31 May. 2011 | Comments (0)
- The information is sufficiently specific, credible and timely to cause the Commission to open a new examination or investigation, reopen a closed investigation, or open a new line inquiry in an existing examination or investigation.
- The conduct was already under investigation when the information was submitted, and the information significantly contributed to the success of the action.
- The whistleblower reports original information through his or her employer’s internal whistleblower, legal, or compliance procedures before or at the same time it is passed along to the Commission; the employer provides the whistleblower’s information (and any subsequently-discovered information) to the Commission; and the employer’s report satisfies the other whistleblower requirements.
- SEC Adopts New Rules to Encourage Whistleblowers, Martin Lipton, Steven A. Rosenblum, John F. Savarese, Wayne M. Carlin, Karessa L. Cain of Wachtell, Lipton, Rosen & Katz, May 26, 2011. Excerpt: One of the most actively debated aspects of the new whistleblower program has been whether individuals should be required to report possible violations via a company’s internal compliance processes before going to the SEC with the information. (See our memorandum of November 19, 2010 here.) Many companies and other commentators have suggested that companies should be afforded an opportunity to investigate and address potential violations, and they have expressed concern that the new rules will undermine the effectiveness of internal reporting and compliance programs and the ability of companies to detect, address and prevent instances of corporate misconduct. The possibility of SEC payments could also motivate whistleblowers to delay reporting violations internally or otherwise interfere with internal compliance processes in order to enhance the likelihood of a bounty payment from the SEC. … The active participation of employees and others who are best positioned to detect wrongdoing and alert their company to early warning signs is an essential component of an effective compliance program. Notwithstanding the new whistleblower rules, and the unfortunate incentives they may create to bypass internal reporting, it remains as important as ever to continue to develop and promote a robust internal compliance program.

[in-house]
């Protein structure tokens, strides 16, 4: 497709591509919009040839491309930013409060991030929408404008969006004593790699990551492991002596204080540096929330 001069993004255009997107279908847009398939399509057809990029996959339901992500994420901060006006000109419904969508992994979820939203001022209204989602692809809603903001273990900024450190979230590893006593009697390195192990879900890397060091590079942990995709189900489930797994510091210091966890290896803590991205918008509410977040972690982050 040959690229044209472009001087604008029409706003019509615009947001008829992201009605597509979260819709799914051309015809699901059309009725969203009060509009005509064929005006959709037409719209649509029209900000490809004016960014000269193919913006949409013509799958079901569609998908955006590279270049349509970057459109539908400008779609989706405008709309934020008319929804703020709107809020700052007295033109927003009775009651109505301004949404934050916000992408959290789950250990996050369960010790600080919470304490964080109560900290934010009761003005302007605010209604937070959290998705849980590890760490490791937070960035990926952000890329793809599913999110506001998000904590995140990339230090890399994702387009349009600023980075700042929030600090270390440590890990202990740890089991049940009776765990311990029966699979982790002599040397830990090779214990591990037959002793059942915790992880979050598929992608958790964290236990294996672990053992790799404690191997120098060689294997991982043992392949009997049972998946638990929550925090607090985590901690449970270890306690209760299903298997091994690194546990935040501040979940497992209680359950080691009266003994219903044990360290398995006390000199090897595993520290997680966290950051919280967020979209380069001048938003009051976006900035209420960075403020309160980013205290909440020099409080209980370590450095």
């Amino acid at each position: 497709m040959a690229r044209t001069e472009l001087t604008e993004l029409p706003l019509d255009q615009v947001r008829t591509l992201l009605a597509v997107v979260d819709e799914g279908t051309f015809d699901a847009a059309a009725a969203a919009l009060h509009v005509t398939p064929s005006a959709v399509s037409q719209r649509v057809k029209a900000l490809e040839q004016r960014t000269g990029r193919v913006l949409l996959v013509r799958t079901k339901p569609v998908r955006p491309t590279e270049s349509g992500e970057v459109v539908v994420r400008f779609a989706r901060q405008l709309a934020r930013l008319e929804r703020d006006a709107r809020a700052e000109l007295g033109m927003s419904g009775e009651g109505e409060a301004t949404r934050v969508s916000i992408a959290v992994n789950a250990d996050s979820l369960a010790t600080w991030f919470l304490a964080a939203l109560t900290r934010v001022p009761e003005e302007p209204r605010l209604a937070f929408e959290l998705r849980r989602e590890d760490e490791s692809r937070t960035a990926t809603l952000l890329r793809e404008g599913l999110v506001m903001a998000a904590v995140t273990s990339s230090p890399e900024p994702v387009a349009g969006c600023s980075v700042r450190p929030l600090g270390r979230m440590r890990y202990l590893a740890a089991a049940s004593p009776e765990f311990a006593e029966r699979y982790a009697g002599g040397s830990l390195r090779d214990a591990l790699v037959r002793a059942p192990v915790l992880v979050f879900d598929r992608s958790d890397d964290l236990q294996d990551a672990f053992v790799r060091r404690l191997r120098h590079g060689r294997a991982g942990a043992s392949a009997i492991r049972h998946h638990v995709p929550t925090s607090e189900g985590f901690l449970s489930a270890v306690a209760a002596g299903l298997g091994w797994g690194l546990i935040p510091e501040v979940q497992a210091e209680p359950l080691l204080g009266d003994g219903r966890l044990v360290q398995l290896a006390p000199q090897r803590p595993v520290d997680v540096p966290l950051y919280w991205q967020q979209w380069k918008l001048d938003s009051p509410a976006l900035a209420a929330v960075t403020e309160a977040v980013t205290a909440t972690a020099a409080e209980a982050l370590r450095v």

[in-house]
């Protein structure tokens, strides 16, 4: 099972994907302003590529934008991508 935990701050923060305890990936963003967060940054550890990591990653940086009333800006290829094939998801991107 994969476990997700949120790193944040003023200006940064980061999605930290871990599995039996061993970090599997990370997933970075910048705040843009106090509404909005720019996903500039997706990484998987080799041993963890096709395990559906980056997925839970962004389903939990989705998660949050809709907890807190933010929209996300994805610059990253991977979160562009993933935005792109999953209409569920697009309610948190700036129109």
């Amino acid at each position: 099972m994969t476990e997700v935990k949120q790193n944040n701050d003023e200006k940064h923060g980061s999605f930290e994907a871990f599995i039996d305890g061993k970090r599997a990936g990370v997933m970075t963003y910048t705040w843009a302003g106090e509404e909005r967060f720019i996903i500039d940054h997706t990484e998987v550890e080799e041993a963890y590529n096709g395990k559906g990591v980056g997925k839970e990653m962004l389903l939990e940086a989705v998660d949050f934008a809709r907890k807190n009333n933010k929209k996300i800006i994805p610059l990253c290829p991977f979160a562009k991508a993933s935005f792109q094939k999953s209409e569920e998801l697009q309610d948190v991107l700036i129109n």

- A Divided SEC Issues Final Dodd-Frank Whistleblower Program Rules, Jordan Eth, Randall Fons, and Justin Hoogs, Morrison & Foerster, May 25, 2011. Excerpt: There is little doubt that the new whistleblower program will result in increased SEC enforcement activity. But it is likely that the program, especially as now structured, will also cause an uptick in tips and complaints being provided to companies’ internal compliance programs and hotlines. As a result, companies should review and update their compliance and ethics programs to ensure their programs allow them to identify, investigate, and handle possible misconduct quickly and effectively. In investigating or reviewing whistleblower tips or concerns, companies should be aware that their actions, both before and after the information is received, may well be reviewed by the SEC with the benefit of hindsight. As a result, a plan of action for dealing with tips or concerns must be well-designed and effective. Companies should also reinforce the message to employees that adherence to the securities laws is a consistent and core value, and that concerns will be taken seriously. Experience with other statutes suggests that whistleblowers are often employees who raised concerns internally and felt that issues were not adequately addressed by their employers. When an SEC investigation is instituted, a company is often in for a long and difficult period. Understanding how to deal with whistleblowers and the concerns they raise can minimize the disruption and expense that begins when the SEC enforcement division comes calling.
- SEC Adopts Whistleblower Rules, Cydney Posner of Cooley Morgan & Lewis, May 25, 2011. Excerpt: As I emailed yesterday [May 24], the proposal has been quite controversial, and that controversy continued into today's meeting, with both Commissioners [Kathleen] Casey and [Troy] Paredes voting against adoption. In particular, as noted yesterday, the issue of whether the SEC should mandate prior or contemporaneous internal compliance reporting has been extremely contentious, with some arguing that mandatory internal reporting might deter some whistleblowers and others contending that allowing whistleblowers to bypass the entities' internal compliance programs would undermine the ability of these entities to identify and promptly remediate fraud or other wrongdoing, especially if the bad acts were not ultimately within the province of the SEC. According to the majority, the rules have successfully calibrated the balance on this and other challenging policy issues: The SEC did not opt to mandate that whistleblowers report through an entity's internal compliance program as a condition to receiving awards, instead leaving that decision in the hands of each whistleblower; however, as discussed below, the final rules did increase the incentives for internal reporting. The SEC believed that the optimal approach was to encourage internal reporting where appropriate, but, where inappropriate, to allow the individual whistleblower to make that determination.